Contentment: Addicted to stuff

Addicted to stuff

As I you know, one of my outdoor loves is fly fishing. But as an urban outdoorsman, I don’t get too many opportunities to sling flies into riffles and seams. In a good year I might get out six or eight times. And I’m not a purist, the kind of guy that only fishes dry flies, or refuses to fish nymphs with a strike indicator. Heck, I even keep a fish every now and then to eat it! But I have found that I am a committed stream fisherman – I don’t have much interest in the local stocked fishing ponds, not because of some profound principle, but because it doesn’t take me anywhere. You see, I don’t fly fish for the tug on the end of the line (though I admit that can be a lot of fun). I fly fish for the places it takes me: small streams in California and New York, medium rivers in the eastern Sierra, big Idaho and Montana rivers, and the occasional high mountain lake. And I fly fish for the people it takes me there with: my kids, old friends, new friends. But especially, I fish for the solitude and time alone with my Creator.

Helping my son Ryan land his first fish on a fly, a nice little brown trout. This stream is typical of the western slope of the Sierras.

Helping my son Ryan land his first fish on a fly, a nice little brown trout. This stream is typical of the western slope of the Sierras.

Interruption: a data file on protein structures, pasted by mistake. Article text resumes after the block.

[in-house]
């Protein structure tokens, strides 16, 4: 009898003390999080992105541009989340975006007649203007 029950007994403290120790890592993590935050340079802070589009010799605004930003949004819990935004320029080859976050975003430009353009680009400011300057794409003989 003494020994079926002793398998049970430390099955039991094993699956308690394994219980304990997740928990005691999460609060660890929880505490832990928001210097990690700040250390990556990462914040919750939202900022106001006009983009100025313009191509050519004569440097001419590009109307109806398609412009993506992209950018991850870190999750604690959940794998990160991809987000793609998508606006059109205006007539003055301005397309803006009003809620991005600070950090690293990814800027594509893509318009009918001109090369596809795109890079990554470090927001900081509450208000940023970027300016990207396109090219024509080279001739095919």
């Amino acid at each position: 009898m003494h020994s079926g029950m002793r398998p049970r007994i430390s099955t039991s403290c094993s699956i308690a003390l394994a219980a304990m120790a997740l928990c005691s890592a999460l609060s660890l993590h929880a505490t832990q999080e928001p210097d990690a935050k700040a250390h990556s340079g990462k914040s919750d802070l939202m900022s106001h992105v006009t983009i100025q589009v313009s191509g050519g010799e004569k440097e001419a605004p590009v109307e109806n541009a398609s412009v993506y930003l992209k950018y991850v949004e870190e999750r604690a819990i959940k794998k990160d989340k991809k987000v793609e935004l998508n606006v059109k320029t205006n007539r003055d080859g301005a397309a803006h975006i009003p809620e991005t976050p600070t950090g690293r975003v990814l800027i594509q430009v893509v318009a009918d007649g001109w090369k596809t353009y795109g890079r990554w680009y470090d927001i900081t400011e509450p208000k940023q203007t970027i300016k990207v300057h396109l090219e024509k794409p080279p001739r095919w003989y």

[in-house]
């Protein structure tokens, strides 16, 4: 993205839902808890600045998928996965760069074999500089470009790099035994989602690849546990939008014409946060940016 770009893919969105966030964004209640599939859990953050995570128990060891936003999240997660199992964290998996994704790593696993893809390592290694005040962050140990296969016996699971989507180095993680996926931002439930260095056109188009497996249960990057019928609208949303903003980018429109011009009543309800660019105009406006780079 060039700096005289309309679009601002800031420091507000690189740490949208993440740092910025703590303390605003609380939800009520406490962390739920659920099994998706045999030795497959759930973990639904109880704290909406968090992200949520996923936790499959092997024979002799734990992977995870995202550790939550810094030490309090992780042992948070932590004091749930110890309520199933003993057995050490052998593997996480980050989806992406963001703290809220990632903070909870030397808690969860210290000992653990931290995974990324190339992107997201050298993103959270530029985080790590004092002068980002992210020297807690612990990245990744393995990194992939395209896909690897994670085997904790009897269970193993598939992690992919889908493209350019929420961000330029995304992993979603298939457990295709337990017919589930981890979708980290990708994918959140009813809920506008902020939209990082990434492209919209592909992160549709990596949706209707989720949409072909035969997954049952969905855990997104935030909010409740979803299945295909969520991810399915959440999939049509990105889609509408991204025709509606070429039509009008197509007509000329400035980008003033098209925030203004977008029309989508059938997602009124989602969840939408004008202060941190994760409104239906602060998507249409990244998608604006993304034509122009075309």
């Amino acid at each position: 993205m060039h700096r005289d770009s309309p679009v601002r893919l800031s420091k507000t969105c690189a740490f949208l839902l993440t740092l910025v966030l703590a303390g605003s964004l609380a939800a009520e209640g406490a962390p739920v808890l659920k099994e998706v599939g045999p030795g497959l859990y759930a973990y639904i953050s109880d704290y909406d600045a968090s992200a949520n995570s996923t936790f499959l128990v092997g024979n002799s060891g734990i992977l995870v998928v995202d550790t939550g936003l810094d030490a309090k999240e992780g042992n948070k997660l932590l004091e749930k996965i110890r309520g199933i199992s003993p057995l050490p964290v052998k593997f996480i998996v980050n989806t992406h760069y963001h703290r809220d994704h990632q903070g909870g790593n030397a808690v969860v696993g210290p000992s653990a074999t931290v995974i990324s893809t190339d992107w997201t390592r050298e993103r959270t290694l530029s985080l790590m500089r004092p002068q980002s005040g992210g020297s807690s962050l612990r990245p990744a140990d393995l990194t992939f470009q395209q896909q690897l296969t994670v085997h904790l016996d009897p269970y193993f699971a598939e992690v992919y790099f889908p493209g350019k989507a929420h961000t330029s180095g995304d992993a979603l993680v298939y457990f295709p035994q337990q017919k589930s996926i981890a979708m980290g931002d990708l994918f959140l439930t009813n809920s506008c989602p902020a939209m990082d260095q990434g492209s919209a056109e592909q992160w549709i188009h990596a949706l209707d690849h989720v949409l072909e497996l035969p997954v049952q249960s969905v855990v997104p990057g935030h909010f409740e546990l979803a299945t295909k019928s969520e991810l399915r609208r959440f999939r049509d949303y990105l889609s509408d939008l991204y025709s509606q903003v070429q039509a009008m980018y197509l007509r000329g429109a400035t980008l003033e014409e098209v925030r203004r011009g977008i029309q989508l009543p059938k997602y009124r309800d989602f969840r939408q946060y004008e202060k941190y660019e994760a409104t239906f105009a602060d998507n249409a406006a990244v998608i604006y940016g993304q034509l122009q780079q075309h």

It’s hard to put into words how I felt last summer, standing thigh-deep on the seem of a riffle in a steep canyon on the North Fork of the Clearwater River in Idaho, having caught a half dozen wild cutthroat trout in the 15- to 18-inch range that day, watching an osprey snagging Kokanee salmon just below us. Lewis and Clark passed this way more than 200 years ago. It sends chills down my arms thinking about it now.

But fly fishing slows down to a near halt in the winter months. So what else is there to do but stare at Cabela’s and Simms catalogs, salivating over the overpriced waders and the beautifully hand-tied flies, dreaming about summer? This was where I found myself this past winter, trying to keep my love of fly fishing and my fascination with fly gear in check, when I was tasked with the job of buying a new rod and reel for a colleague at work who is retiring. It was actually a really exciting assignment as I got to peruse the latest and greatest fly rods trying to find the best quality for the money. The problem was that I collected several hundred dollars from everyone at work, which meant I was shopping for really high-end gear, much nicer than anything I have ever owned, or likely ever will. As fun as it was, it was also a real struggle to keep my covetous heart in check. I told my wife more than once during this process of shopping that someday I’d like to own a rod like the ones that I was reviewing. Of course, she reminded me that I’d probably just break it in a truck tailgate!

Do not store up for yourselves treasures on earth, where moths and vermin destroy, and where thieves break in and steal. But store up for yourselves treasures in heaven, where moths and vermin do not destroy, and where thieves do not break in and steal. For where your treasure is, there your heart will be also. – Jesus